Arizona has just signed a law that requires Arizona local police to question anyone they “reasonably suspect” of being an undocumented immigrant. Upon questioning, the questionee would be required to produce paperwork proving their status or face being arrested for trespassing.
Here’s a link to the actual law: http://www.azleg.gov/legtext/49leg/2r/bills/sb1070s.pdf
Now first I would say that we as a nation have done far too little to address the immigration issue. President Obama commented that the failure to act at the federal level has led (and will continue to lead) to other states taking similar actions (which he calls “misguided”). Obama is absolutely right about that. It is long past time that we had a debate in this country about how we should handle immigration, both legal and illegal. In my opinion, this is because the powers-that-be have been happy with the status quo, because it ensures cheap labor. Therefore, we have a system that really doesn’t do that much to effectively police illegal immigration on the one hand, while on the other makes the legal process for immigration so ridiculously troublesome that it simply incentivizes going the illegal route.
I believe the action that should be taken probably should include a) strictly punishing employers who hire illegal immigrants, to the point where it is cost prohibitive to do so and b) streamlining the legal immigration process to make it much easier. Arizona has chosen to go a different route, and I find it problematic. First, how in the heck can anyone “reasonably suspect” someone of being an illegal immigrant? Do people do “illegal immigrant” things? Maybe an “illegal immigrant” dance? I just don’t see how that can be done in practice. I can’t help to believe that it is going to revolve around race. And two, I don’t like the idea that if you are accused by police of being illegal, you have to produce papers or go to jail. Isn’t that presumed guilt until proven innocent? What if you are not an immigrant at all? How do you produce papers you are not required to have?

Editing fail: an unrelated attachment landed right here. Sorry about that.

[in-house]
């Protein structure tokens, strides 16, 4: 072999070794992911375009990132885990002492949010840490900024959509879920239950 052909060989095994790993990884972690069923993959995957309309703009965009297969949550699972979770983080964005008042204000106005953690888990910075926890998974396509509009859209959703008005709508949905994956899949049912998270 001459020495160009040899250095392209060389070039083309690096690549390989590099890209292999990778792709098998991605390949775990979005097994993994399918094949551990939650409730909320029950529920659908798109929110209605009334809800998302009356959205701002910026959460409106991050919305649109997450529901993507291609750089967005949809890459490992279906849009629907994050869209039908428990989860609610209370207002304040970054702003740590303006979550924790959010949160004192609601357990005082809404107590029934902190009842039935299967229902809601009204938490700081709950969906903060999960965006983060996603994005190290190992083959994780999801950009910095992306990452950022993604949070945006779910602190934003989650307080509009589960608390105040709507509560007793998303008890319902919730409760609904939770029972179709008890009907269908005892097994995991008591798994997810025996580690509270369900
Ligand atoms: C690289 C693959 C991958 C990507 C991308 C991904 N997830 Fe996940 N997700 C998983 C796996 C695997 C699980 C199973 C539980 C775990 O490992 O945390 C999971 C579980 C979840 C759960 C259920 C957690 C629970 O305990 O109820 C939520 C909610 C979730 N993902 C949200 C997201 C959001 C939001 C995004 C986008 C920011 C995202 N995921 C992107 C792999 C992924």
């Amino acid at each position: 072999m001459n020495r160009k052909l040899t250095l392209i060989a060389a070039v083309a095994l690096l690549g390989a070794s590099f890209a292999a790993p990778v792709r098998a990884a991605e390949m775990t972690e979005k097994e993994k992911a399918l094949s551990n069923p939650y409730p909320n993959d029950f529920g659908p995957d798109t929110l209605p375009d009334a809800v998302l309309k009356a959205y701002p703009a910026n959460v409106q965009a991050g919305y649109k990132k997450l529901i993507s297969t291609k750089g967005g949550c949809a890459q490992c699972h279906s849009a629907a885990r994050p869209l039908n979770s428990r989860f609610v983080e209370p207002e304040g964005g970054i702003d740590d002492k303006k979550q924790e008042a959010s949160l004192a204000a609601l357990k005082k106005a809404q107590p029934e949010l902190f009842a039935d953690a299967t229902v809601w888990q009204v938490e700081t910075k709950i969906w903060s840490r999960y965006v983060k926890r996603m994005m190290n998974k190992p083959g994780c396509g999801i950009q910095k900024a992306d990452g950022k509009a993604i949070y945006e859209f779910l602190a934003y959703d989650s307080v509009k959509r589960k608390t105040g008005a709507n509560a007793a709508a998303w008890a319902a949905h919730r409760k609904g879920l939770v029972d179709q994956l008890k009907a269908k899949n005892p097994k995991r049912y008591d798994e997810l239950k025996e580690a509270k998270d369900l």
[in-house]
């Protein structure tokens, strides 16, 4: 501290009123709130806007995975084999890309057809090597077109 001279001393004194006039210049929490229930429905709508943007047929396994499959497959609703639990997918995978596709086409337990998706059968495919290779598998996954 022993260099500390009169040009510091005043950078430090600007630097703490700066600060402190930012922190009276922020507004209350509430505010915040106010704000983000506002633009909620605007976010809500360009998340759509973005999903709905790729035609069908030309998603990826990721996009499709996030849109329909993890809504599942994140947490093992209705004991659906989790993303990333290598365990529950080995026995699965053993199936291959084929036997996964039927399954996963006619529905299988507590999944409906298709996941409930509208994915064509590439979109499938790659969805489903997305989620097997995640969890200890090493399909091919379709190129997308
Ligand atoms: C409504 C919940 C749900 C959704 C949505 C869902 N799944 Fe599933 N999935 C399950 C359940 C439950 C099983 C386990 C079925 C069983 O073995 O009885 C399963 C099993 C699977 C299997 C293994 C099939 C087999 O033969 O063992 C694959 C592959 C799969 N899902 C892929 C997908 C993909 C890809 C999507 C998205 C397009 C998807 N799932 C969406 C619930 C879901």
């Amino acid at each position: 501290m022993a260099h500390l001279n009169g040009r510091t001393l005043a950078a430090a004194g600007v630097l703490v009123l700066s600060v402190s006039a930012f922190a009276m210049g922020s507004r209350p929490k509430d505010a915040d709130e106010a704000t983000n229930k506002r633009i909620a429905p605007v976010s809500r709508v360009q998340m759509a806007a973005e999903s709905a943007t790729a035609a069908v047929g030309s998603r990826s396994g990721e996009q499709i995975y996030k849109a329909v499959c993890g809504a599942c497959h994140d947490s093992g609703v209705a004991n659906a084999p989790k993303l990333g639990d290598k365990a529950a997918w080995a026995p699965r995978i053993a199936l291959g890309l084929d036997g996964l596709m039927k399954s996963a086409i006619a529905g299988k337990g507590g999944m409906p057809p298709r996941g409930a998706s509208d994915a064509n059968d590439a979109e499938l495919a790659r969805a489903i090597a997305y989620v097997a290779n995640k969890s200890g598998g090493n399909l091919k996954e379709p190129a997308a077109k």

I understand the desire to do something, especially when nothing has been done in years. Of course, I can’t help but think that the passage of this law may have a lot more to do with political pandering in an election year than actually addressing the problem. Oh wait, what am I saying? Nah, politicians would never, ever do that. I mean, if Arizona was into pandering, they would seek to pass a bill to appease, say, the “birther” movement. But that would just be silly.
Really Arizona? Really? This actually passed your state house? Something to appease the…birthers? At least the immigration thing is a real actual issue. The “birther” movement is motivated by a sad illusion by people with too much time on their hands. Yet Arizona legislators not only found the time to debate this, they actually passed it? Good grief! I don’t know which is more sad, that Arizona legislators wasted time doing this or that the “birther” movement has apparently enough momentum in Arizona that politicians feel the need to pander to those for that…er…cause?